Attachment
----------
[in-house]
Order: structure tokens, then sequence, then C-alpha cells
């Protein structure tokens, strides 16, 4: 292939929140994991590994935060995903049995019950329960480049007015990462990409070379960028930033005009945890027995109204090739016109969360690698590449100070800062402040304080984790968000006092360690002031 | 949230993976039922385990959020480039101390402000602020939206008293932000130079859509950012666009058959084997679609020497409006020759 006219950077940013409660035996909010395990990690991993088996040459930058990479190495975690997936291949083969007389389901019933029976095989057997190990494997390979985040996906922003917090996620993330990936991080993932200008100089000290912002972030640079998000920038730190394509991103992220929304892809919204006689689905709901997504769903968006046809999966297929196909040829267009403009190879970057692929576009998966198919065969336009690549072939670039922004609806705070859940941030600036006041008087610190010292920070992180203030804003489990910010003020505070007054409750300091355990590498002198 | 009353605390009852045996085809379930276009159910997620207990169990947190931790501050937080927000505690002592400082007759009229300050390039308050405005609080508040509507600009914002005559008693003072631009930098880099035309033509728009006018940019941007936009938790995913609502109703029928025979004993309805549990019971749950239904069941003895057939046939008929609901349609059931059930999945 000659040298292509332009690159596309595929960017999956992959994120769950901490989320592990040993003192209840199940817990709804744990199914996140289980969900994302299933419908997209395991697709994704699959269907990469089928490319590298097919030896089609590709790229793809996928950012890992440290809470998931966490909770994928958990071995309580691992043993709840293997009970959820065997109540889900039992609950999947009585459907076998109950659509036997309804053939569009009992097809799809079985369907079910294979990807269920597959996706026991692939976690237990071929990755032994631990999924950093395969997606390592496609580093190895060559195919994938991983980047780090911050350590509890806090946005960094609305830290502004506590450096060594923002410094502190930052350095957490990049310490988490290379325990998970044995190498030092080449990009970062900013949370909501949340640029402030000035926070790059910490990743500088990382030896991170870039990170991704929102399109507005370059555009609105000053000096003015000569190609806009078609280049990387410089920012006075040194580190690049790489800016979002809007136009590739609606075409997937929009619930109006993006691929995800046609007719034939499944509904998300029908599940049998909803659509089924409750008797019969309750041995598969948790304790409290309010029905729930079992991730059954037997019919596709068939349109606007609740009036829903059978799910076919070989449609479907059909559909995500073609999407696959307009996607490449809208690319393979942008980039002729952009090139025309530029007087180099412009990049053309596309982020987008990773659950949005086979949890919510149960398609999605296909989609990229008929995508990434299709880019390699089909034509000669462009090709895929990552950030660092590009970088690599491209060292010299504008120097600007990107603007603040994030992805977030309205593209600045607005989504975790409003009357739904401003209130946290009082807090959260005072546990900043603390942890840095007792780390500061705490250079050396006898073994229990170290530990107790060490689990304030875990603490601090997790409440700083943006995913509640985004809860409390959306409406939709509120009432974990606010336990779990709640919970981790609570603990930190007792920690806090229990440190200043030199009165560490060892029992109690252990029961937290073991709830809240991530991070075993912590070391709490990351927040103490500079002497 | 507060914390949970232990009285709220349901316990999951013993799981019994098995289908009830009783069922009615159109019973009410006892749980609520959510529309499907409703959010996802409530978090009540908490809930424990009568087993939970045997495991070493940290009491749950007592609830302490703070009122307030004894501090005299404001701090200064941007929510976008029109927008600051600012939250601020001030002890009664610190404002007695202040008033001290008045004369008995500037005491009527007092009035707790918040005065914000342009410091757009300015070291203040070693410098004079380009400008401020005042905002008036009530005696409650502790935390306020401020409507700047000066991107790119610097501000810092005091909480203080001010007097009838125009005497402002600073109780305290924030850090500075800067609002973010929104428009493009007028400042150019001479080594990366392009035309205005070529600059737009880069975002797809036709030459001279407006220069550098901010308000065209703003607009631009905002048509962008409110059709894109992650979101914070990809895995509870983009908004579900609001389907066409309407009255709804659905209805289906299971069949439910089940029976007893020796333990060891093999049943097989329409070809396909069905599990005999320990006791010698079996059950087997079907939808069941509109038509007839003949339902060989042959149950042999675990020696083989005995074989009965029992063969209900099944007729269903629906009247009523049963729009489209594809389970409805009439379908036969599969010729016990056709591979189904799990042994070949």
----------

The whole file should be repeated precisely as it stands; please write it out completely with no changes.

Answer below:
[in-house]
Order: structure tokens, then sequence, then C-alpha cells
């Protein structure tokens, strides 16, 4: 292939929140994991590994935060995903049995019950329960480049007015990462990409070379960028930033005009945890027995109204090739016109969360690698590449100070800062402040304080984790968000006092360690002031 | 949230993976039922385990959020480039101390402000602020939206008293932000130079859509950012666009058959084997679609020497409006020759 006219950077940013409660035996909010395990990690991993088996040459930058990479190495975690997936291949083969007389389901019933029976095989057997190990494997390979985040996906922003917090996620993330990936991080993932200008100089000290912002972030640079998000920038730190394509991103992220929304892809919204006689689905709901997504769903968006046809999966297929196909040829267009403009190879970057692929576009998966198919065969336009690549072939670039922004609806705070859940941030600036006041008087610190010292920070992180203030804003489990910010003020505070007054409750300091355990590498002198 | 009353605390009852045996085809379930276009159910997620207990169990947190931790501050937080927000505690002592400082007759009229300050390039308050405005609080508040509507600009914002005559008693003072631009930098880099035309033509728009006018940019941007936009938790995913609502109703029928025979004993309805549990019971749950239904069941003895057939046939008929609901349609059931059930999945 000659040298292509332009690159596309595929960017999956992959994120769950901490989320592990040993003192209840199940817990709804744990199914996140289980969900994302299933419908997209395991697709994704699959269907990469089928490319590298097919030896089609590709790229793809996928950012890992440290809470998931966490909770994928958990071995309580691992043993709840293997009970959820065997109540889900039992609950999947009585459907076998109950659509036997309804053939569009009992097809799809079985369907079910294979990807269920597959996706026991692939976690237990071929990755032994631990999924950093395969997606390592496609580093190895060559195919994938991983980047780090911050350590509890806090946005960094609305830290502004506590450096060594923002410094502190930052350095957490990049310490988490290379325990998970044995190498030092080449990009970062900013949370909501949340640029402030000035926070790059910490990743500088990382030896991170870039990170991704929102399109507005370059555009609105000053000096003015000569190609806009078609280049990387410089920012006075040194580190690049790489800016979002809007136009590739609606075409997937929009619930109006993006691929995800046609007719034939499944509904998300029908599940049998909803659509089924409750008797019969309750041995598969948790304790409290309010029905729930079992991730059954037997019919596709068939349109606007609740009036829903059978799910076919070989449609479907059909559909995500073609999407696959307009996607490449809208690319393979942008980039002729952009090139025309530029007087180099412009990049053309596309982020987008990773659950949005086979949890919510149960398609999605296909989609990229008929995508990434299709880019390699089909034509000669462009090709895929990552950030660092590009970088690599491209060292010299504008120097600007990107603007603040994030992805977030309205593209600045607005989504975790409003009357739904401003209130946290009082807090959260005072546990900043603390942890840095007792780390500061705490250079050396006898073994229990170290530990107790060490689990304030875990603490601090997790409440700083943006995913509640985004809860409390959306409406939709509120009432974990606010336990779990709640919970981790609570603990930190007792920690806090229990440190200043030199009165560490060892029992109690252990029961937290073991709830809240991530991070075993912590070391709490990351927040103490500079002497 | 507060914390949970232990009285709220349901316990999951013993799981019994098995289908009830009783069922009615159109019973009410006892749980609520959510529309499907409703959010996802409530978090009540908490809930424990009568087993939970045997495991070493940290009491749950007592609830302490703070009122307030004894501090005299404001701090200064941007929510976008029109927008600051600012939250601020001030002890009664610190404002007695202040008033001290008045004369008995500037005491009527007092009035707790918040005065914000342009410091757009300015070291203040070693410098004079380009400008401020005042905002008036009530005696409650502790935390306020401020409507700047000066991107790119610097501000810092005091909480203080001010007097009838125009005497402002600073109780305290924030850090500075800067609002973010929104428009493009007028400042150019001479080594990366392009035309205005070529600059737009880069975002797809036709030459001279407006220069550098901010308000065209703003607009631009905002048509962008409110059709894109992650979101914070990809895995509870983009908004579900609001389907066409309407009255709804659905209805289906299971069949439910089940029976007893020796333990060891093999049943097989329409070809396909069905599990005999320990006791010698079996059950087997079907939808069941509109038509007839003949339902060989042959149950042999675990020696083989005995074989009965029992063969209900099944007729269903629906009247009523049963729009489209594809389970409805009439379908036969599969010729016990056709591979189904799990042994070949």